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Aspirin 'could slow brain decline'

Published on 04 October 2012 11:30 AM

Older women at high risk of a heart attack or stroke could potentially slow their rate of brain decline by taking an aspirin a day, according to research.



About 500 women aged between 70 and 92 and at risk were monitored for 5 years. At both the start and end of the study, the women's mental capacity was tested.

The test scores of those who took aspirin for the whole period fell by a far lesser extent than those who had not taken the drug.

A mini mental state exam was used to test the women's intellectual capacity.

Orientation questions included: 'what is today's date?' and 'where are we today?', while visual-spatial tests asked the women to draw two interlinking pentagons.

No change in speed of onset

Despite finding that aspirin may slow cognitive ability changes in women who were at high risk of cardiovascular disease, the drug made no difference to the rate at which the women developed dementia.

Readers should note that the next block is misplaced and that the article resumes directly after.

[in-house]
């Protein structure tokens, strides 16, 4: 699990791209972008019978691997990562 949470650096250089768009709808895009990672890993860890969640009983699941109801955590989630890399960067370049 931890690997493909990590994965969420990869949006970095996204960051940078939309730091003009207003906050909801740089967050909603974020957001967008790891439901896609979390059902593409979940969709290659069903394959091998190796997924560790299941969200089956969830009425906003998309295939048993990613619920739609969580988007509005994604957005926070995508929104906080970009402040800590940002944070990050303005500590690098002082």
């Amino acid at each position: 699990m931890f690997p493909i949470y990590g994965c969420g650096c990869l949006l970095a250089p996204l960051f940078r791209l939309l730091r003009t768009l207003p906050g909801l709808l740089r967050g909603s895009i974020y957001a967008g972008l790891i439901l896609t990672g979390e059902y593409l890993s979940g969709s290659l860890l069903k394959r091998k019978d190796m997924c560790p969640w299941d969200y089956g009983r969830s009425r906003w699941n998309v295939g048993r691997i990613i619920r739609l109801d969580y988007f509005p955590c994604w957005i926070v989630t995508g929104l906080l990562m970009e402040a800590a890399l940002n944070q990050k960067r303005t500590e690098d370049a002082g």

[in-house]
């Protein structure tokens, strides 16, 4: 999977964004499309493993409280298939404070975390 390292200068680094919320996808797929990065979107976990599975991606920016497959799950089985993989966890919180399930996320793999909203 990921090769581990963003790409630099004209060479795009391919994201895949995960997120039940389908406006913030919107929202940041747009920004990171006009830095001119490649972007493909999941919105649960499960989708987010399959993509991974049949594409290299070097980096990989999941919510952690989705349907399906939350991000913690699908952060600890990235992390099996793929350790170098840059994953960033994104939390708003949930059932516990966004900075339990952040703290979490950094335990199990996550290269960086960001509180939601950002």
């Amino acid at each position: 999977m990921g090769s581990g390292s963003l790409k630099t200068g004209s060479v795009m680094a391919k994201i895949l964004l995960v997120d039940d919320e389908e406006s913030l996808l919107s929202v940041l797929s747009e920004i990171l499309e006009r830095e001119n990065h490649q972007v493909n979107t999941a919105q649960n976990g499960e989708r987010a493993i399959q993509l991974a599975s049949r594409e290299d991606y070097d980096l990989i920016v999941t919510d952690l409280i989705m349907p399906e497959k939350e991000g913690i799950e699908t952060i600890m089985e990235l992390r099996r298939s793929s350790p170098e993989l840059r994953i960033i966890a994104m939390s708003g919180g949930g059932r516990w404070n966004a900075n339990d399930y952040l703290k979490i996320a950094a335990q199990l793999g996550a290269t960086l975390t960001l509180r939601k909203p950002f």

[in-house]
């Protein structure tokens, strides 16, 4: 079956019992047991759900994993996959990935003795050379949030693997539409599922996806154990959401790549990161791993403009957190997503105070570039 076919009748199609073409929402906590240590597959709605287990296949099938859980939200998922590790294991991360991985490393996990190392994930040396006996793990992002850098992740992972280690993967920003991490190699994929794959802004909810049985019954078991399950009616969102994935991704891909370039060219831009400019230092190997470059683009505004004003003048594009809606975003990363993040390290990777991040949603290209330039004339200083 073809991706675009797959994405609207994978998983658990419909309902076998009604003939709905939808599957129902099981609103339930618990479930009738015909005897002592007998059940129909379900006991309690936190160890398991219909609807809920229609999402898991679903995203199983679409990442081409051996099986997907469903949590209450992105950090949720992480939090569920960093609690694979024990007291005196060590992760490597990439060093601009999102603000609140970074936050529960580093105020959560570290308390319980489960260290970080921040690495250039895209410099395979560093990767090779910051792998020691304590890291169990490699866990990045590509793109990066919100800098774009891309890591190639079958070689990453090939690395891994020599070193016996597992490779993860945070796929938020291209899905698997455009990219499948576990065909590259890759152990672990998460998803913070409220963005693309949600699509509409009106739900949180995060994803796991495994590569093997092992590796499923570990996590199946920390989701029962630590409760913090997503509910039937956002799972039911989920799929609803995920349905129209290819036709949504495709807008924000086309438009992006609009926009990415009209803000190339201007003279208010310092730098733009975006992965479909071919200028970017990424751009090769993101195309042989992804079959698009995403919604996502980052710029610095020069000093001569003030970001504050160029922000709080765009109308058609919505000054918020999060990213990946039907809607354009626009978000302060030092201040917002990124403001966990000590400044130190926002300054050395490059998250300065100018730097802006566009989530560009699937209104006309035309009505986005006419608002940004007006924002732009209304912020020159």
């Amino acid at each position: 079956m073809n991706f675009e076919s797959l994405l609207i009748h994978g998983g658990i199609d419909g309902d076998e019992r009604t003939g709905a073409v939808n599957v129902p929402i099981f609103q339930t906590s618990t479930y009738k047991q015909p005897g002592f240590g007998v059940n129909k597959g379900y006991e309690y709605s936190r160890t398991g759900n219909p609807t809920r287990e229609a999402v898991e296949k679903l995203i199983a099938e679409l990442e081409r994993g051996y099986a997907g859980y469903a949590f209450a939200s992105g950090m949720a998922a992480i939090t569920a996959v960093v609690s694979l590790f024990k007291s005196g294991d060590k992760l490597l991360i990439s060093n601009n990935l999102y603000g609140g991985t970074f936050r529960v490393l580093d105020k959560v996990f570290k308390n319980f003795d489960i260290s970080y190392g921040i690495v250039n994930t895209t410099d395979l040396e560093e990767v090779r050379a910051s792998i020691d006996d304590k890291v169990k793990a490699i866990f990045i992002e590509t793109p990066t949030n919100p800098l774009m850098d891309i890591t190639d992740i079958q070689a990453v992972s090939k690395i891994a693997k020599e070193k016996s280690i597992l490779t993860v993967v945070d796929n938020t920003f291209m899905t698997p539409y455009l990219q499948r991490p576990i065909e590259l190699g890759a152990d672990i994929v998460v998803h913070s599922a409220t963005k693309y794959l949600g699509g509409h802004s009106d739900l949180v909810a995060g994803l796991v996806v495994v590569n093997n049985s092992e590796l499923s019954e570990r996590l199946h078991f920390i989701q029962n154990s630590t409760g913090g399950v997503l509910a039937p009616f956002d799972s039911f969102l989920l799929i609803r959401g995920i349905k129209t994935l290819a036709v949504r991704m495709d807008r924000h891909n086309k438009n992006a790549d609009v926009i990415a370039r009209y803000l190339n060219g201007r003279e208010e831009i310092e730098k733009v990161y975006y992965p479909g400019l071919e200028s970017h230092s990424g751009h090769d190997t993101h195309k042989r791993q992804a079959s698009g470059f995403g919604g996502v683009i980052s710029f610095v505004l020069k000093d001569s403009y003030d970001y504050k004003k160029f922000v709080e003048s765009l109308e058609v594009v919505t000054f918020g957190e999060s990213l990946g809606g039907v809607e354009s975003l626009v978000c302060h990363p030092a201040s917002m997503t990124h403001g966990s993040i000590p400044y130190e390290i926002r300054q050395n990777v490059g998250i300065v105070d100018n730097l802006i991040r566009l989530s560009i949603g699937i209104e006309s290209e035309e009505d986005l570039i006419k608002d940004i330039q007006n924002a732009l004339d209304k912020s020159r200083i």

The study, based in Sweden, is published in the journal BMJ Open.

Dr Simon Ridley, head of research at Alzheimer's Research UK, said: 'The results provide interesting insight into the importance of cardiovascular health on cognition, but we would urge people not to self-medicate with aspirin to try to stave off dementia.

'The study reports no benefit from aspirin on overall dementia rates in the group, and previous trials investigating the potential of drugs like aspirin for dementia have been negative.'

Dr Silke Kern, one of paper's authors, said researchers do not know the long-term risks of taking routine aspirin.

He said the women who took part in the study will be looked at again in five years.

Copyright Press Association 2012

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Last updated: Dec 05 2018

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